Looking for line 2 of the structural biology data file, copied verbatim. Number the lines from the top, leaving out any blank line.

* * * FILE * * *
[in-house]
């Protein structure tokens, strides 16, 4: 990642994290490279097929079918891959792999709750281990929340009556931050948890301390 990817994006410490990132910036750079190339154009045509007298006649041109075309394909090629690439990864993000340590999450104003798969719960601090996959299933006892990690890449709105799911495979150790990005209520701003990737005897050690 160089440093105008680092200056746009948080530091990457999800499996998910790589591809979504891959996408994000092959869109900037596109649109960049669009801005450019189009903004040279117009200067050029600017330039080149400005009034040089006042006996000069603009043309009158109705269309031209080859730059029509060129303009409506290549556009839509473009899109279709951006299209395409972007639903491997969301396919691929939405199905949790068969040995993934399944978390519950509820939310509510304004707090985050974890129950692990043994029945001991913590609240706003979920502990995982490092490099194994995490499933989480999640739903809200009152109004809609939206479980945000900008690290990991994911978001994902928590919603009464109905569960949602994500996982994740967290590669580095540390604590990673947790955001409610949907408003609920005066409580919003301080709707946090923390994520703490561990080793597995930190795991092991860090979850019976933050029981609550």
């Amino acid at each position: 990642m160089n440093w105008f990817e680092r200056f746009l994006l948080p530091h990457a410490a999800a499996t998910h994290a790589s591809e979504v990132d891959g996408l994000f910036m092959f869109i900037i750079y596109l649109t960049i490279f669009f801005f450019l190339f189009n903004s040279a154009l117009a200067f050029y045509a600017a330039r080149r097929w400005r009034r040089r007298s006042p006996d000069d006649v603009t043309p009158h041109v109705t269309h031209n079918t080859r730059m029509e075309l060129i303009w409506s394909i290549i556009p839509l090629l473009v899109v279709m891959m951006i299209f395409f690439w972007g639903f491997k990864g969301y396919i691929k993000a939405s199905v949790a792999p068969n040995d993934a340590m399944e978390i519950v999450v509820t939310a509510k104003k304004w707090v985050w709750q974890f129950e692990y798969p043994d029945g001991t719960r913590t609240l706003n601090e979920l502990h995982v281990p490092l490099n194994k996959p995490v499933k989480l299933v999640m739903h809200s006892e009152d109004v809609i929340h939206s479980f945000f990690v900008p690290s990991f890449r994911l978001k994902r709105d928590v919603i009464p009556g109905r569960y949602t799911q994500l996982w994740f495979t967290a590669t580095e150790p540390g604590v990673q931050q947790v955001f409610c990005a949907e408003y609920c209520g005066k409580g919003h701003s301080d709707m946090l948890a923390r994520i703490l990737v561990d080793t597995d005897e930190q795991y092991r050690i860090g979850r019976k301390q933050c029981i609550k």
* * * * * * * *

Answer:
């Protein structure tokens, strides 16, 4: 990642994290490279097929079918891959792999709750281990929340009556931050948890301390 990817994006410490990132910036750079190339154009045509007298006649041109075309394909090629690439990864993000340590999450104003798969719960601090996959299933006892990690890449709105799911495979150790990005209520701003990737005897050690 160089440093105008680092200056746009948080530091990457999800499996998910790589591809979504891959996408994000092959869109900037596109649109960049669009801005450019189009903004040279117009200067050029600017330039080149400005009034040089006042006996000069603009043309009158109705269309031209080859730059029509060129303009409506290549556009839509473009899109279709951006299209395409972007639903491997969301396919691929939405199905949790068969040995993934399944978390519950509820939310509510304004707090985050974890129950692990043994029945001991913590609240706003979920502990995982490092490099194994995490499933989480999640739903809200009152109004809609939206479980945000900008690290990991994911978001994902928590919603009464109905569960949602994500996982994740967290590669580095540390604590990673947790955001409610949907408003609920005066409580919003301080709707946090923390994520703490561990080793597995930190795991092991860090979850019976933050029981609550």